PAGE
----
Cigarette residue on furniture and clothes can give you cancer


When landlords discover their rental property has been poisoned by tenants who run a meth lab, they are forced to pay up to $120,000 to have the house cleaned and cleaned.

After all, homeowners are obligated to provide a safe environment for their tenants – although dangerous mold and damp conditions seem to pass through the caretaker.

But what about cigarette smoke? It doesn’t take long for one pack a day to sink into carpets, sofa, curtains and clothes.

The residue left behind is known as third-hand smoke (THS) and includes nicotine and carcinogenic chemicals such as formaldehyde and naphthalene.

According to the Mayo Clinic, airing out rooms, opening windows, using fans or air conditioners, or limiting smoking to certain areas of a home will not eliminate or prevent this unpleasant residue from taking hold.

And just like methamphetamine, third-hand smoke cannot be eliminated with regular household cleaning.

Two new studies suggest we should think twice before borrowing a sweater or underpants that belong to a smoker.

under your skin

Scientists at the Berkeley Lab in California first identified third-hand smoke as a potential health hazard a decade ago.

They found that aerosolized nicotine, released during smoking and vaping, “adsorbs to indoor surfaces, where it can interact with a compound in indoor air called nitrous acid (HONO) to form compounds that are strongly carcinogens called tobacco-specific nitrosamines (TSNA)”.

In a new study, they found that levels of these toxic chemicals can persist in indoor environments to an extent that exceeds local risk guidelines, “meaning that non-smokers may be at health risk. health by living in contaminated spaces”.

This suggests that if environmental authorities were to audit smokers’ homes, they could potentially be evicted and the house placed under an intensive cleaning order.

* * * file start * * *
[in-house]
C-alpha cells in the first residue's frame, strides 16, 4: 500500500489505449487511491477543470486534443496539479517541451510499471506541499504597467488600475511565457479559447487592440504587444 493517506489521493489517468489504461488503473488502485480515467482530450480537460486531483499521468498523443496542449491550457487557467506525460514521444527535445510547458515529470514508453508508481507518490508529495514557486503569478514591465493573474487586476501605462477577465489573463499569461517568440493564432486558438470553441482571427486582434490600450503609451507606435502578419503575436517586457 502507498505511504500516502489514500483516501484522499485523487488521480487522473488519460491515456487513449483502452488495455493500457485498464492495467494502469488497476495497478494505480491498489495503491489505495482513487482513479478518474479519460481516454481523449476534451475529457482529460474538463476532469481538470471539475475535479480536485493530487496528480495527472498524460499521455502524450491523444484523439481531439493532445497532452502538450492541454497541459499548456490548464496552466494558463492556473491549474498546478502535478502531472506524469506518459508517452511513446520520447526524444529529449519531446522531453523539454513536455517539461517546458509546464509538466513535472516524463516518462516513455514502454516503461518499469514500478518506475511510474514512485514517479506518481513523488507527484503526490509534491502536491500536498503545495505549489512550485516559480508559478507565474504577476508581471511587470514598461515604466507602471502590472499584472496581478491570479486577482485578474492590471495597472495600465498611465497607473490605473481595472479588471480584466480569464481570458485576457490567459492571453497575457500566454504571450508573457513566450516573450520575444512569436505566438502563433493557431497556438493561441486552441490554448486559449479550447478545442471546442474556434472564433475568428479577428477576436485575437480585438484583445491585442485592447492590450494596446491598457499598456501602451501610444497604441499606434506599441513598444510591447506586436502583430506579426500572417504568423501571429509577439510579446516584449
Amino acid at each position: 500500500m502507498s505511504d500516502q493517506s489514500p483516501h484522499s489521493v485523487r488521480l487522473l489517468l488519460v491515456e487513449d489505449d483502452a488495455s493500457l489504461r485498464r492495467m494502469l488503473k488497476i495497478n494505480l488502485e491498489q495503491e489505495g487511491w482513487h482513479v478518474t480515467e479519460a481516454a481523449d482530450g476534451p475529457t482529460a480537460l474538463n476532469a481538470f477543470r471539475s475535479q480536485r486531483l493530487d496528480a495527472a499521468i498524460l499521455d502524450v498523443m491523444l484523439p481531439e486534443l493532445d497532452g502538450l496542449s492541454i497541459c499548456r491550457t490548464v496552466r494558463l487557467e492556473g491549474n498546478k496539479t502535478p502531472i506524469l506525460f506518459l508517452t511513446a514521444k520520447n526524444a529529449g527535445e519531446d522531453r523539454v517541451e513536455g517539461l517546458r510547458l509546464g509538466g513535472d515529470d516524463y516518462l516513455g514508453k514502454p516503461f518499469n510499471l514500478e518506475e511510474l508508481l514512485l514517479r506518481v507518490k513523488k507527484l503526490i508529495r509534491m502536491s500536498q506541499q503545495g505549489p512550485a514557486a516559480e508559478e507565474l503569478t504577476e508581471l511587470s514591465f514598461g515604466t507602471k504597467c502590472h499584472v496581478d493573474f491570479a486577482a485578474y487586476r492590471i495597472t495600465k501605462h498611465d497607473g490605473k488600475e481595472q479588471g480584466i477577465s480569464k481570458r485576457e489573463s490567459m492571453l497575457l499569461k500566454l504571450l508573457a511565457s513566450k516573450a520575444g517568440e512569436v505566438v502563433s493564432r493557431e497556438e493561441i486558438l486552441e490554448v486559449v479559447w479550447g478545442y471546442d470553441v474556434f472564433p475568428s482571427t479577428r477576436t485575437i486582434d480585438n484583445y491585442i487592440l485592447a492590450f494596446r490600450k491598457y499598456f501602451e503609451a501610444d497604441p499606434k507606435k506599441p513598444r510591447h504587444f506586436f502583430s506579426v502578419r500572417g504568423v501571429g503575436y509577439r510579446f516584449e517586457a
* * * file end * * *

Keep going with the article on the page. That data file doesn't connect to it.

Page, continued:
Additionally, the researchers found that these “strongly carcinogenic” TSNAs can seep through the skin, a process known as “dermal exposure.”

Dermal exposure can occur from sleeping on smoky sheets or handling a smoker’s clothing.

A unique and unpleasant ingredient

“Nicotine is released in large quantities during smoking, and it coats all interior surfaces, including human skin,” said Dr Xiaochen Tang, who led the Berkeley experiments.

“We found that the presence of skin oils and sweat on the surfaces of the models resulted in a higher yield of TSNA in the presence of HONO, compared to clean surfaces.”

The Berkley team also experimented with a compound called NNA, known to be a unique compound from third-hand smoke residue.

Since traces of NNA can be found in urine and blood samples from people exposed to third-hand smoke, NNA serves as a useful specific measure of third-hand smoke exposure.

After scientists exposed human lung cells to NNA at various doses, they found that NNA was toxic and disruptive to human DNA, leading to a high risk of cancer.

The fact is that more toxins enter the body through the skin than through the breath.

Skin contact impairs wound healing

In June, researchers at the University of California, Riverside published a study that found that dermal exposure to nicotine levels found in secondhand smoke — or from e-cigarette spills — damages the skin.

“We found that skin contact with nicotine can impair wound healing, increase susceptibility to skin infections due to a decreased immune response, and induce oxidative stress in skin cells,” he said. Dr Giovanna Pozuelos, who recently completed her PhD in cell, molecular and developmental biology.

According to Dr. Pozuelos, the most susceptible people are those with skin conditions such as diabetes-related ulcers or arterial ulcers. But toddlers and infants are particularly at risk.

“Toddlers and infants, who tend to crawl on contaminated surfaces or have frequent contact with indoor surfaces, are particularly susceptible to high dermal exposure,” she said.


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